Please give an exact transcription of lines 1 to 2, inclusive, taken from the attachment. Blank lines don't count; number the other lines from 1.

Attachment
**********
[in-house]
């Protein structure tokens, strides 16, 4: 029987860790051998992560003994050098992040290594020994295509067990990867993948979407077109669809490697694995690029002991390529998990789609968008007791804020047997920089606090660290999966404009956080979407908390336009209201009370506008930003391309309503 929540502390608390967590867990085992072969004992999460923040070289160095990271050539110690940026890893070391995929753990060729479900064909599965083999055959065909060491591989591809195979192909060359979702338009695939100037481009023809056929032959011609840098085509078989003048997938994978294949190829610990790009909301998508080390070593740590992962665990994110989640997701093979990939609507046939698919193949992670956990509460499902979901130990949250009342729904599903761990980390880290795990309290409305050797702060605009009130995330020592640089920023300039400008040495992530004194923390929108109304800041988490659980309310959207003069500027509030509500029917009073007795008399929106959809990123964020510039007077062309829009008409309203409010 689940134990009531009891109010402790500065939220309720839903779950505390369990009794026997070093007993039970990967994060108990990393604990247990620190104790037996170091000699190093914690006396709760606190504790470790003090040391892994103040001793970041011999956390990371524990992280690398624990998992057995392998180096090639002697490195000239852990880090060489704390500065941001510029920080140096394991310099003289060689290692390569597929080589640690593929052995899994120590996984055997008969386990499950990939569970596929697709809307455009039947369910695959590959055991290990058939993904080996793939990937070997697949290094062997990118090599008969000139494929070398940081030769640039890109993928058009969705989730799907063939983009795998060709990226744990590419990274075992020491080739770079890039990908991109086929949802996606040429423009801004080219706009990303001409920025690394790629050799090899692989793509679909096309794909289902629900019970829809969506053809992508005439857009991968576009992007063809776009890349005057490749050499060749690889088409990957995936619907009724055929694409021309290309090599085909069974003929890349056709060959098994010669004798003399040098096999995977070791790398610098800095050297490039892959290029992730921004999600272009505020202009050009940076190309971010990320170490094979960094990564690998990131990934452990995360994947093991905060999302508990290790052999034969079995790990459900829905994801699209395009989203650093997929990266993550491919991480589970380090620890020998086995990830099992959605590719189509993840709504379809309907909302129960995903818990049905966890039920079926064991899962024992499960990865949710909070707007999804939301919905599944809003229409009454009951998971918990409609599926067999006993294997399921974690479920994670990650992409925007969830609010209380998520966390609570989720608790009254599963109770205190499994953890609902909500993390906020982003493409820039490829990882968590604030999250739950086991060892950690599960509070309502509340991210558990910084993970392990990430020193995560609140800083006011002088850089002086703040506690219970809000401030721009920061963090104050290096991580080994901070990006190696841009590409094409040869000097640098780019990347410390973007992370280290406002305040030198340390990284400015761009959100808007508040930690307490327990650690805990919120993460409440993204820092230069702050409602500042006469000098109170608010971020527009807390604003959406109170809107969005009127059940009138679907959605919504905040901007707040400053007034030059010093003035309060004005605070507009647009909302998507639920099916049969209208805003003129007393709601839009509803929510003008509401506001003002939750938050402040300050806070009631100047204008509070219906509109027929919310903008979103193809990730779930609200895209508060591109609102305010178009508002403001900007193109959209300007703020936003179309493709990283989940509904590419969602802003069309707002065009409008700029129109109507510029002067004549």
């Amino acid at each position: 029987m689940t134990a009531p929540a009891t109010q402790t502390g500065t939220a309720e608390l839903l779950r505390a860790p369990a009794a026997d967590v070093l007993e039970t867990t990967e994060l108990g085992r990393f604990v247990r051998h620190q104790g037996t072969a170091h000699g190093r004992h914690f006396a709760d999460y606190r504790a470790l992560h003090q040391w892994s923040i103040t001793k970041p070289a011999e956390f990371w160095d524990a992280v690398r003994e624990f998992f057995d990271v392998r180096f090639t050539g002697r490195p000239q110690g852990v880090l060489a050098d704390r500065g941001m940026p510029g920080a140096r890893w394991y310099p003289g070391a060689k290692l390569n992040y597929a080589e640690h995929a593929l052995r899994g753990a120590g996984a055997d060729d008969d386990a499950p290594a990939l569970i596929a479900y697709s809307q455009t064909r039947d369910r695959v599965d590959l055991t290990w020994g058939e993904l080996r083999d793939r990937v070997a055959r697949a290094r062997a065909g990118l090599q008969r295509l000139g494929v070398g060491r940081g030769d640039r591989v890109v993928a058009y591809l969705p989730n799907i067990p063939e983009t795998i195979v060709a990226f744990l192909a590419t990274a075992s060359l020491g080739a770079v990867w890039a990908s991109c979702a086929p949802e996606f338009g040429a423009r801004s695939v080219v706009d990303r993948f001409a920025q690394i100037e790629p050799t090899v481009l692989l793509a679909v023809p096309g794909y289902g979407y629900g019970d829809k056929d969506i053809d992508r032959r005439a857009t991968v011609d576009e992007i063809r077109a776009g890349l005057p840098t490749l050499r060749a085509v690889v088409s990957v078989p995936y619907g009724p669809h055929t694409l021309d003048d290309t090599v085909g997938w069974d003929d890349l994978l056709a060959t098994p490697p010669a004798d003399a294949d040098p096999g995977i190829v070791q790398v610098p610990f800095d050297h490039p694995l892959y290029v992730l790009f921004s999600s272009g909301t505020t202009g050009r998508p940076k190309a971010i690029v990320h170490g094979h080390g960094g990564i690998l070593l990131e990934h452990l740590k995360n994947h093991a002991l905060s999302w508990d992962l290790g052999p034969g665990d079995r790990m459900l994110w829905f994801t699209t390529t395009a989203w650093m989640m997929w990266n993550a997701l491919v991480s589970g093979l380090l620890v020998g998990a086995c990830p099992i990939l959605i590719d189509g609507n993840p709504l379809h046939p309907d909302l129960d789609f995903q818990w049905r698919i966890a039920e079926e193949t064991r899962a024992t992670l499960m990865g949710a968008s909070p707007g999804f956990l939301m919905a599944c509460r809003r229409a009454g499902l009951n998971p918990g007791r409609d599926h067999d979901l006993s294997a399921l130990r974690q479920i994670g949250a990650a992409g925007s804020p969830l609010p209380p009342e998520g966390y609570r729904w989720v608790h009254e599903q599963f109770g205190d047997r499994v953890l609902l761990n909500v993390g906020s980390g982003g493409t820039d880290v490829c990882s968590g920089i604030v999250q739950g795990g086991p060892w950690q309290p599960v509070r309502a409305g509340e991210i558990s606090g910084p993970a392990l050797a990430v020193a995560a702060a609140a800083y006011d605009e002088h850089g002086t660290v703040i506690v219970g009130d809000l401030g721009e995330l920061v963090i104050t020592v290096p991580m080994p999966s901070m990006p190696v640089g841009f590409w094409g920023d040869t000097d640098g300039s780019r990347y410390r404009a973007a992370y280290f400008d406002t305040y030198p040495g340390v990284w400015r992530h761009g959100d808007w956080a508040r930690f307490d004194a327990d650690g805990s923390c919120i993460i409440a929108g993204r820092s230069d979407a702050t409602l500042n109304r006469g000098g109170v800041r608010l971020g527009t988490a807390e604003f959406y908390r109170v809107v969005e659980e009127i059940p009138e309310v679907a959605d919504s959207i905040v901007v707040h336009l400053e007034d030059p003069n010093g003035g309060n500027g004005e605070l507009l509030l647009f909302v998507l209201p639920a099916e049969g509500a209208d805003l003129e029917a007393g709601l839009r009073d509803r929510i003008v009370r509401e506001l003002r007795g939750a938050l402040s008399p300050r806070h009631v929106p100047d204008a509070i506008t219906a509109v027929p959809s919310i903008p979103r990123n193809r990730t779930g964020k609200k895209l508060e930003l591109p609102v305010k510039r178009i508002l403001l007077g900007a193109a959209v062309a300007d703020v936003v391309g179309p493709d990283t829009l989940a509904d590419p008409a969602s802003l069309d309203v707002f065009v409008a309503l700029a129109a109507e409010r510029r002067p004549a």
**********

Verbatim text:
[in-house]
């Protein structure tokens, strides 16, 4: 029987860790051998992560003994050098992040290594020994295509067990990867993948979407077109669809490697694995690029002991390529998990789609968008007791804020047997920089606090660290999966404009956080979407908390336009209201009370506008930003391309309503 929540502390608390967590867990085992072969004992999460923040070289160095990271050539110690940026890893070391995929753990060729479900064909599965083999055959065909060491591989591809195979192909060359979702338009695939100037481009023809056929032959011609840098085509078989003048997938994978294949190829610990790009909301998508080390070593740590992962665990994110989640997701093979990939609507046939698919193949992670956990509460499902979901130990949250009342729904599903761990980390880290795990309290409305050797702060605009009130995330020592640089920023300039400008040495992530004194923390929108109304800041988490659980309310959207003069500027509030509500029917009073007795008399929106959809990123964020510039007077062309829009008409309203409010 689940134990009531009891109010402790500065939220309720839903779950505390369990009794026997070093007993039970990967994060108990990393604990247990620190104790037996170091000699190093914690006396709760606190504790470790003090040391892994103040001793970041011999956390990371524990992280690398624990998992057995392998180096090639002697490195000239852990880090060489704390500065941001510029920080140096394991310099003289060689290692390569597929080589640690593929052995899994120590996984055997008969386990499950990939569970596929697709809307455009039947369910695959590959055991290990058939993904080996793939990937070997697949290094062997990118090599008969000139494929070398940081030769640039890109993928058009969705989730799907063939983009795998060709990226744990590419990274075992020491080739770079890039990908991109086929949802996606040429423009801004080219706009990303001409920025690394790629050799090899692989793509679909096309794909289902629900019970829809969506053809992508005439857009991968576009992007063809776009890349005057490749050499060749690889088409990957995936619907009724055929694409021309290309090599085909069974003929890349056709060959098994010669004798003399040098096999995977070791790398610098800095050297490039892959290029992730921004999600272009505020202009050009940076190309971010990320170490094979960094990564690998990131990934452990995360994947093991905060999302508990290790052999034969079995790990459900829905994801699209395009989203650093997929990266993550491919991480589970380090620890020998086995990830099992959605590719189509993840709504379809309907909302129960995903818990049905966890039920079926064991899962024992499960990865949710909070707007999804939301919905599944809003229409009454009951998971918990409609599926067999006993294997399921974690479920994670990650992409925007969830609010209380998520966390609570989720608790009254599963109770205190499994953890609902909500993390906020982003493409820039490829990882968590604030999250739950086991060892950690599960509070309502509340991210558990910084993970392990990430020193995560609140800083006011002088850089002086703040506690219970809000401030721009920061963090104050290096991580080994901070990006190696841009590409094409040869000097640098780019990347410390973007992370280290406002305040030198340390990284400015761009959100808007508040930690307490327990650690805990919120993460409440993204820092230069702050409602500042006469000098109170608010971020527009807390604003959406109170809107969005009127059940009138679907959605919504905040901007707040400053007034030059010093003035309060004005605070507009647009909302998507639920099916049969209208805003003129007393709601839009509803929510003008509401506001003002939750938050402040300050806070009631100047204008509070219906509109027929919310903008979103193809990730779930609200895209508060591109609102305010178009508002403001900007193109959209300007703020936003179309493709990283989940509904590419969602802003069309707002065009409008700029129109109507510029002067004549």